Mount Sinai Health Tip:
Mount Sinai | November 9, 2018
As America’s top tennis players get ready for Fed Cup and Davis Cup, Mount Sinai’s orthopedic sports medicine surgeons, Alexis Colvin, MD, and James Gladstone, MD, are also preparing. Both doctors travel with America’s tennis teams during these two important international competitions and sit courtside, ready to treat any type of medical condition these elite athletes may experience.
Dr. Colvin, an orthopedic sports medicine surgeon at the Mount Sinai Health System in New York, will soon head to Prague for the Fed Cup Final, where the United States will be competing to repeat as champion.
Dr. Colvin is trained to anticipate any medical problems that may arise and has her own routine for preparation. Leaving nothing to chance, she packs all the medical supplies she will need and carries them onto the plane with her to make certain she has what’s needed upon arrival. For Dr.
Colvin, this marks her 10th year as a US Open player physician and her sixth year as a Fed Cup team physician. She has been Chief Medical Officer of the USTA for the last five years and has recently transitioned to Chief Medical Officer of the US Open.
Dr. Gladstone, orthopedic sports medicine surgeon and Chief of the Sports Medicine Service at the Mount Sinai Health System, has traveled with the U.S. Davis Cup team for six years, most recently to Croatia in September for the semifinals.
Traveling as a doctor for a professional sports league is a unique role that requires extensive preparation to ensure you are ready to treat any potential ailments, from tennis injuries to a simple cut or allergy.
During these international competitions, there’s a jam-packed schedule of events, practices and matches. For these doctors, the work starts well before the first game and continues for the duration of the tournaments. They scrutinize the players for any signs of trouble, knowing some of their medical histories as the player’s personal doctor would. They also have a strong bench: If they need a consult on any medical issue, they can call upon their expert colleagues in New York at the Mount Sinai Health System.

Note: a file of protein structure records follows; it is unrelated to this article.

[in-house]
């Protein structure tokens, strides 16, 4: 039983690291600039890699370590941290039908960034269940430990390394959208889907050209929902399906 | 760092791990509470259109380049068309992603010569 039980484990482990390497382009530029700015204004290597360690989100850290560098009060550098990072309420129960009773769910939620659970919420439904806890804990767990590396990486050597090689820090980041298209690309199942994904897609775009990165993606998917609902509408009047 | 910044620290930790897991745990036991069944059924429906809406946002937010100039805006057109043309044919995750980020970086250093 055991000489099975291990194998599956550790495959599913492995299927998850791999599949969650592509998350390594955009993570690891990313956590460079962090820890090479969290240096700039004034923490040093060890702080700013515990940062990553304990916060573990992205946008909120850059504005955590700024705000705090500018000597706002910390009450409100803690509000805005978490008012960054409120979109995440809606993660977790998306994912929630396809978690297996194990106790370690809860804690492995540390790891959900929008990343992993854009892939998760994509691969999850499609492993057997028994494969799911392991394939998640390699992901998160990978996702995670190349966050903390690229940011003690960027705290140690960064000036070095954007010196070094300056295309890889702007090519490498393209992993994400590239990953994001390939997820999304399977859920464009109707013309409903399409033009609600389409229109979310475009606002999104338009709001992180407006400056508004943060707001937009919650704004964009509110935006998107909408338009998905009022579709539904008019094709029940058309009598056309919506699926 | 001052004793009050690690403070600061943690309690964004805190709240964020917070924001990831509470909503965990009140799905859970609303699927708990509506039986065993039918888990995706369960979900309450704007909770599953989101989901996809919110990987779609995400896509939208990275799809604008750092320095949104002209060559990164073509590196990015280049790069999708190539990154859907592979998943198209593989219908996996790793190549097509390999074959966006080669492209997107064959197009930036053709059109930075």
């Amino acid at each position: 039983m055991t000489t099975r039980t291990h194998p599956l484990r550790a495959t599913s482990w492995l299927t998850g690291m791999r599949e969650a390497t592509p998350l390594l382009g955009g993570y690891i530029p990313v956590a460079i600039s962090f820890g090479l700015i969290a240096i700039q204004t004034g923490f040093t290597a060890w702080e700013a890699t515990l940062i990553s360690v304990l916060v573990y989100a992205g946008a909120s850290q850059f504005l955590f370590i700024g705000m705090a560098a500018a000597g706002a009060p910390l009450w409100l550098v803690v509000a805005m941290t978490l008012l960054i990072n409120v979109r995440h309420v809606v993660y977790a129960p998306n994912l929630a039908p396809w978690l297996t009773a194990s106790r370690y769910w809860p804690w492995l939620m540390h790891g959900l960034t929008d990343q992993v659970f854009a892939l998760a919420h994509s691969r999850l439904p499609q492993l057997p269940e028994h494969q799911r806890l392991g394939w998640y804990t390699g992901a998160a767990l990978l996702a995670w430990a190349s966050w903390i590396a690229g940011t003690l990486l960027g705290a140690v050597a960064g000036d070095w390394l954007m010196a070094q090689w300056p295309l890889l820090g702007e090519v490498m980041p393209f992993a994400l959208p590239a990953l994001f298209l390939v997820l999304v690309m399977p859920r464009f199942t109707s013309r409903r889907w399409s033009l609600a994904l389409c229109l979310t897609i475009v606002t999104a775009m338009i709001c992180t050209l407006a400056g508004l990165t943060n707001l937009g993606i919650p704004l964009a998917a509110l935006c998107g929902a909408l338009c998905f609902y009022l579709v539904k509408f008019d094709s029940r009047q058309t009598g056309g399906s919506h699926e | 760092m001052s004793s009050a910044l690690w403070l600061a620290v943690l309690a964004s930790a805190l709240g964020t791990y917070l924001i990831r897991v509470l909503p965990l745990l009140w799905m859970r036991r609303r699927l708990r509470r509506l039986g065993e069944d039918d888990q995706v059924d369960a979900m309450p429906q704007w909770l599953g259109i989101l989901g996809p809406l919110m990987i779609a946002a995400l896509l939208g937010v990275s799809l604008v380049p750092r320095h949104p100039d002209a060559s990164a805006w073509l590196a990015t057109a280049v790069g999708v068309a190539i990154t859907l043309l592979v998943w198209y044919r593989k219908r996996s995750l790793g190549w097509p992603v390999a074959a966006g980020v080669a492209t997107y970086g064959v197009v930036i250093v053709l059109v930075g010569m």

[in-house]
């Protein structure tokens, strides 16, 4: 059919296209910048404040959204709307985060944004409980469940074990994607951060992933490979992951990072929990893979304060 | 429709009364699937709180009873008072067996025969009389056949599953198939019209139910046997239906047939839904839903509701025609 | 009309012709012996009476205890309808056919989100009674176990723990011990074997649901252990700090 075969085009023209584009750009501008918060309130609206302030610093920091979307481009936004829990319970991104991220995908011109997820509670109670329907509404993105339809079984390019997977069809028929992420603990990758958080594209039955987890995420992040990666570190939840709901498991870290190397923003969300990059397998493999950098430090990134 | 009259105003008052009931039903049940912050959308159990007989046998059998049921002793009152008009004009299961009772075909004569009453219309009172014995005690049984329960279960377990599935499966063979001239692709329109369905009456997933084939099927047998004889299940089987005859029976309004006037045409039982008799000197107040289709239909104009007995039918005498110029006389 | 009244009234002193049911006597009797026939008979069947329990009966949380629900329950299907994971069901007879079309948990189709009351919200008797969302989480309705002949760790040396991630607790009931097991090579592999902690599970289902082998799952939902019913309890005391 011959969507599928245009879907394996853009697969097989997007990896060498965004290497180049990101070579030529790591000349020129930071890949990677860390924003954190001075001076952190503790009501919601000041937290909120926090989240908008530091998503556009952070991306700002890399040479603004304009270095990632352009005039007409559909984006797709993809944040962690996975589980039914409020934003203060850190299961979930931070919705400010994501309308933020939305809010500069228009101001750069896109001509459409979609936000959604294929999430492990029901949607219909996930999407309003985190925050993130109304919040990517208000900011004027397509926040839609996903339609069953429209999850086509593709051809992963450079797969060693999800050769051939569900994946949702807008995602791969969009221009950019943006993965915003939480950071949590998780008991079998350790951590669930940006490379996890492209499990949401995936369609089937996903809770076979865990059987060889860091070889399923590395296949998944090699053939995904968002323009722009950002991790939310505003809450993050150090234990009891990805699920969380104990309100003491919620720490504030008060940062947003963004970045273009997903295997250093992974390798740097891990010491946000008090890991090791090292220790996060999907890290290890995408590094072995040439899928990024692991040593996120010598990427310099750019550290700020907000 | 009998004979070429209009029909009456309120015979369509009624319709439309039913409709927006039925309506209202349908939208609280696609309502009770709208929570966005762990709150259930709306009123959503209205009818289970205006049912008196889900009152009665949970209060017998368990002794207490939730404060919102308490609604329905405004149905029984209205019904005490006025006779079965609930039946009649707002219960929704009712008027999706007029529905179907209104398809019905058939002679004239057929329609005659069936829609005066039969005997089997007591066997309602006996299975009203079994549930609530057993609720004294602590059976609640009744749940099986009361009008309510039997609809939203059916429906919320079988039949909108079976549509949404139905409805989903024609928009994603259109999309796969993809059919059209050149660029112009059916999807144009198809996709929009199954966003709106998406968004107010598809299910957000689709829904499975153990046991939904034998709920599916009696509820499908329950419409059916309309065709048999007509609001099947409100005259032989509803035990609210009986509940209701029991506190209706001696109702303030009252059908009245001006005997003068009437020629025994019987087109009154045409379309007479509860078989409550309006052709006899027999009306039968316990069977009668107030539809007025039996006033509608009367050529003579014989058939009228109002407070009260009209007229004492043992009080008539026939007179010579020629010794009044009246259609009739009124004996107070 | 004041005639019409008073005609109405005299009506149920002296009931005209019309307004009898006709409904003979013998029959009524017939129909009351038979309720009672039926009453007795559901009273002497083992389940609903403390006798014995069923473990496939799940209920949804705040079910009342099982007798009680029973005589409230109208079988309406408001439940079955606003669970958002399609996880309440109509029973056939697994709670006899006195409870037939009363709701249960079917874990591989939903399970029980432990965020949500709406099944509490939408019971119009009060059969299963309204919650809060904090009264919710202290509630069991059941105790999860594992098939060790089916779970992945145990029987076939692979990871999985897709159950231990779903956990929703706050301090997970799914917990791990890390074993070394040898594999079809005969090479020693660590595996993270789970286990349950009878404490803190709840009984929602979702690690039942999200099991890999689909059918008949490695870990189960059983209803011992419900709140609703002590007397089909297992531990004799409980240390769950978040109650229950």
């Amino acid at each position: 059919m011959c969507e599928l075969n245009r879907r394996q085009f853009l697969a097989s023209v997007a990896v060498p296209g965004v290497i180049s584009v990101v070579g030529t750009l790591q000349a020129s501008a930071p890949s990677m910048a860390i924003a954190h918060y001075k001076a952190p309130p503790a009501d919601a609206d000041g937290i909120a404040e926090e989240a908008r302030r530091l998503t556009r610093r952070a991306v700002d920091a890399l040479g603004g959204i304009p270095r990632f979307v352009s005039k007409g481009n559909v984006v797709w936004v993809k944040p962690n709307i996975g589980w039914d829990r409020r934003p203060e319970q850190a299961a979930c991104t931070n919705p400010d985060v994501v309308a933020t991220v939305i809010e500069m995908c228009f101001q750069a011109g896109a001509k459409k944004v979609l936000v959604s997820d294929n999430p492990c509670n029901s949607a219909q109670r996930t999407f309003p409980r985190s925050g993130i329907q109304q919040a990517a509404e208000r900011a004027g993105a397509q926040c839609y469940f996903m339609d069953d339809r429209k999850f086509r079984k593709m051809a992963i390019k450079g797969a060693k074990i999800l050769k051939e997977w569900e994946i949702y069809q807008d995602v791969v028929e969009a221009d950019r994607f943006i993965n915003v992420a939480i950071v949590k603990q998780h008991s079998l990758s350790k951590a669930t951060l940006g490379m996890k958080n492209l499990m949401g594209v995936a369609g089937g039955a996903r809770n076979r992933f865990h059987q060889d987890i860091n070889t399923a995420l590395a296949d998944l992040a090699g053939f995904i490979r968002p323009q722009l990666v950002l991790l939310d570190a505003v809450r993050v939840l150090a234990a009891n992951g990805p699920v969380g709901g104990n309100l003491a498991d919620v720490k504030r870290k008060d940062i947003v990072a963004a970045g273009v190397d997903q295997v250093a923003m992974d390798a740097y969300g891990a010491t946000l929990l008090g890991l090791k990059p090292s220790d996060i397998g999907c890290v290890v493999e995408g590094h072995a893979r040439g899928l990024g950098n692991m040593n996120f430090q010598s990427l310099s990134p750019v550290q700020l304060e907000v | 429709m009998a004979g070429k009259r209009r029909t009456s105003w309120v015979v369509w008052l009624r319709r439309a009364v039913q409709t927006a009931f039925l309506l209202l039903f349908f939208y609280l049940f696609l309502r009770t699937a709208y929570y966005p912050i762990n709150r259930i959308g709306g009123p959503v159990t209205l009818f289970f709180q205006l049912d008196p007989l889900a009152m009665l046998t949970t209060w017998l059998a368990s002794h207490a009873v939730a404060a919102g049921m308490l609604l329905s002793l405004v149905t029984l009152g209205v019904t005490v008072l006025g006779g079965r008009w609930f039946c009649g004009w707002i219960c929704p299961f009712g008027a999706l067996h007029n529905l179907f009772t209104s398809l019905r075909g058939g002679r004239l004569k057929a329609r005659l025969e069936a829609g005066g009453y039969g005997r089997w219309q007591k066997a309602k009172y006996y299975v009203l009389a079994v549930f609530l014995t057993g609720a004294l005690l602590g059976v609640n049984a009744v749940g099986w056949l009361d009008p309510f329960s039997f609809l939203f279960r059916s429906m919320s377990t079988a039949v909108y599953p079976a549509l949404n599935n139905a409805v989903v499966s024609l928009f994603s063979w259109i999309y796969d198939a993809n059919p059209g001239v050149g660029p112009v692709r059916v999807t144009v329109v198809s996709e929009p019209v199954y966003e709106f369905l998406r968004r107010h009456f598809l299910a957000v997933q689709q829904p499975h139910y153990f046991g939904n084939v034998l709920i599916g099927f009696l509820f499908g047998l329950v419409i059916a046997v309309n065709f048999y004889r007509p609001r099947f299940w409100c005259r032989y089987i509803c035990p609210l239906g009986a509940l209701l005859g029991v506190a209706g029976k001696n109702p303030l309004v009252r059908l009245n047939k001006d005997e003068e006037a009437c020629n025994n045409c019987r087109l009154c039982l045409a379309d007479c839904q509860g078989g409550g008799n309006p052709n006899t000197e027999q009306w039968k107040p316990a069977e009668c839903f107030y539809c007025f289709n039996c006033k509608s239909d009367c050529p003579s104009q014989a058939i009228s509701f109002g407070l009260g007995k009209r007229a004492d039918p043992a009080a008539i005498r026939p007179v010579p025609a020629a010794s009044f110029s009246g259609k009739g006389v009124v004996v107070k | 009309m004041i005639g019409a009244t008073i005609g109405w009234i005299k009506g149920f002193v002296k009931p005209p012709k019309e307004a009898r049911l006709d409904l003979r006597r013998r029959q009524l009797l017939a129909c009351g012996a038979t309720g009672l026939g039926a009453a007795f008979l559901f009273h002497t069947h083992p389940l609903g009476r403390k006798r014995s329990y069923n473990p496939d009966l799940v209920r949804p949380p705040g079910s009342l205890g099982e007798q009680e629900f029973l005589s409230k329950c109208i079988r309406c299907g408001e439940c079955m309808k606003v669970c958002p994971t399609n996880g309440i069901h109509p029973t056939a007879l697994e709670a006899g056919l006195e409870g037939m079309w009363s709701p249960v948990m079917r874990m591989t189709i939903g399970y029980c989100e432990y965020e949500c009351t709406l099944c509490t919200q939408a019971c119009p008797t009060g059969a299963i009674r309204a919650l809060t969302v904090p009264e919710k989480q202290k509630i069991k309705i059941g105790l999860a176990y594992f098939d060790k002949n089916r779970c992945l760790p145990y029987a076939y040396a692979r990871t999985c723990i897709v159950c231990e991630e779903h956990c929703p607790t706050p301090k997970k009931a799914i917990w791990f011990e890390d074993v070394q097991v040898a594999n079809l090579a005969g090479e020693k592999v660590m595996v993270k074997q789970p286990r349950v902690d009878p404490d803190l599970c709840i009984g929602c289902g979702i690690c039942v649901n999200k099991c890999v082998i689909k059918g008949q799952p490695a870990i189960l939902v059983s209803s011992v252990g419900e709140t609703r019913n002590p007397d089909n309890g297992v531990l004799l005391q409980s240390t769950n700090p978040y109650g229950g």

Dr. Colvin and Dr. Gladstone both completed additional training to specialize in the field of sports medicine. What they see and experience when working with athletes, at all levels, reaffirms the need for such specialized training.
During her fellowship at one of the nation’s leading programs at the University of Pittsburgh Medical Center, Dr. Colvin cared for players on the Pittsburgh Steelers and Pittsburgh Penguins. She has also served as a physician at the U.S. Olympic Training Center in Colorado Springs, Colo. Dr. Gladstone completed his sports medicine fellowship at the American Sports Medicine Institute in Birmingham, Ala., under the tutelage of James Andrews, MD, and William G. Clancy, Jr., MD. He also serves as a physician for the U.S. Ski Team.
Their experience is invaluable because tending to the needs of elite athletes has become increasingly more complex in recent years. The clinical focus has shifted beyond traditional medicine to more of a full-body approach to care, including flexibility, cross-training, nutrition and psychology. There’s a need for a more “holistic” approach that looks at the overall needs of the patient and not just an injured limb. This may be one contributing factor to why more top players, like Roger Federer and Serena Williams, are able to continue competing as they reach an age when a generation ago they might have been long retired.
It’s much the same for recreational players and tennis enthusiasts, who now understand that they, too, should pay attention to this broader approach if they want to maximize their performance, avoid injuries and extend their own playing careers, even if they are not about to turn pro. In this, they can learn some lessons from the pros and the doctors who care for them.
“Recreational players need to pay attention to their equipment and should be aware how important it is to cross-train,” Dr. Colvin said. “Most injuries are the result of overuse. So it’s important to know when you should take a break or whether it’s okay to get back on the court.”
Dr. Gladstone recently helped a promising junior player with a shoulder injury that had kept him from playing at his peak for two years. Performing surgery was a start. Just as important was working with the player afterwards to coach him through his recovery, which involved making sure he was getting the proper physical therapy and a trainer. Plus, Dr. Gladstone could help the young player determine how much pain was okay during the recovery and how much to push himself to get back to competition.
This guidance can be a big part of what sports medicine specialists do for professional tennis players.
“Being able to assess an injury is probably one of the most difficult things to do, whether it’s something you can play through and be a little sore or whether it’s something more serious and you may injure yourself even more, so you have to shut down,” Dr. Gladstone said.